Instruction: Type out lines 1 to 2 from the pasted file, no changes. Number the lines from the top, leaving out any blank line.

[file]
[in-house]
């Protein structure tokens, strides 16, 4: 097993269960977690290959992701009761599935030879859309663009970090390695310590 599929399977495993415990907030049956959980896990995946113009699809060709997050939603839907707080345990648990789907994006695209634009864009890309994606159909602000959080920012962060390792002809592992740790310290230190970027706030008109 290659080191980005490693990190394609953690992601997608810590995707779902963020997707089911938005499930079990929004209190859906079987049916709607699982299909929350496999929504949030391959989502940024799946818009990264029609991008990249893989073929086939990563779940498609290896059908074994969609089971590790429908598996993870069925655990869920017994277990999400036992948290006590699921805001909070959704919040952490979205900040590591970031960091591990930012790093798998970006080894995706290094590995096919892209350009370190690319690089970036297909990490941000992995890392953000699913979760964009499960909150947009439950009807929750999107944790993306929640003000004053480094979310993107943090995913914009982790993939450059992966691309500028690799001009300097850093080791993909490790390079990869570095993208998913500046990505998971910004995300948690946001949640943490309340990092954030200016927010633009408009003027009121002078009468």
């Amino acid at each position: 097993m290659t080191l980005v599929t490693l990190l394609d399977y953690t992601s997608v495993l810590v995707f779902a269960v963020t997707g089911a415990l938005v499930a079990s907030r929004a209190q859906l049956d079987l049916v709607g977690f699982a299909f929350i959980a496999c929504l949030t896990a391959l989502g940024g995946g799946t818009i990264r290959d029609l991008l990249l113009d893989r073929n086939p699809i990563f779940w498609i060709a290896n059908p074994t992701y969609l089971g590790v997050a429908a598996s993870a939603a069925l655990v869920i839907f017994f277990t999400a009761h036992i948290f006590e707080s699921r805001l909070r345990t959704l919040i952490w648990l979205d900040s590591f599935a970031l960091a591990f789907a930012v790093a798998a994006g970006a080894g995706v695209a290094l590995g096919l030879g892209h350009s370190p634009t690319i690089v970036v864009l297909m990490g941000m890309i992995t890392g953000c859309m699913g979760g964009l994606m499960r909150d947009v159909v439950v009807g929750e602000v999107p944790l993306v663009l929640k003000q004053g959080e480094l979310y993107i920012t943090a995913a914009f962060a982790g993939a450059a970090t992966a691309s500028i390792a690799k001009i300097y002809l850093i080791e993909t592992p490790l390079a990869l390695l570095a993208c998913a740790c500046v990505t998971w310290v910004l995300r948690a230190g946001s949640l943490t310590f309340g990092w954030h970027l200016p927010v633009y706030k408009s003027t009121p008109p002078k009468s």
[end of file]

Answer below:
[in-house]
């Protein structure tokens, strides 16, 4: 097993269960977690290959992701009761599935030879859309663009970090390695310590 599929399977495993415990907030049956959980896990995946113009699809060709997050939603839907707080345990648990789907994006695209634009864009890309994606159909602000959080920012962060390792002809592992740790310290230190970027706030008109 290659080191980005490693990190394609953690992601997608810590995707779902963020997707089911938005499930079990929004209190859906079987049916709607699982299909929350496999929504949030391959989502940024799946818009990264029609991008990249893989073929086939990563779940498609290896059908074994969609089971590790429908598996993870069925655990869920017994277990999400036992948290006590699921805001909070959704919040952490979205900040590591970031960091591990930012790093798998970006080894995706290094590995096919892209350009370190690319690089970036297909990490941000992995890392953000699913979760964009499960909150947009439950009807929750999107944790993306929640003000004053480094979310993107943090995913914009982790993939450059992966691309500028690799001009300097850093080791993909490790390079990869570095993208998913500046990505998971910004995300948690946001949640943490309340990092954030200016927010633009408009003027009121002078009468």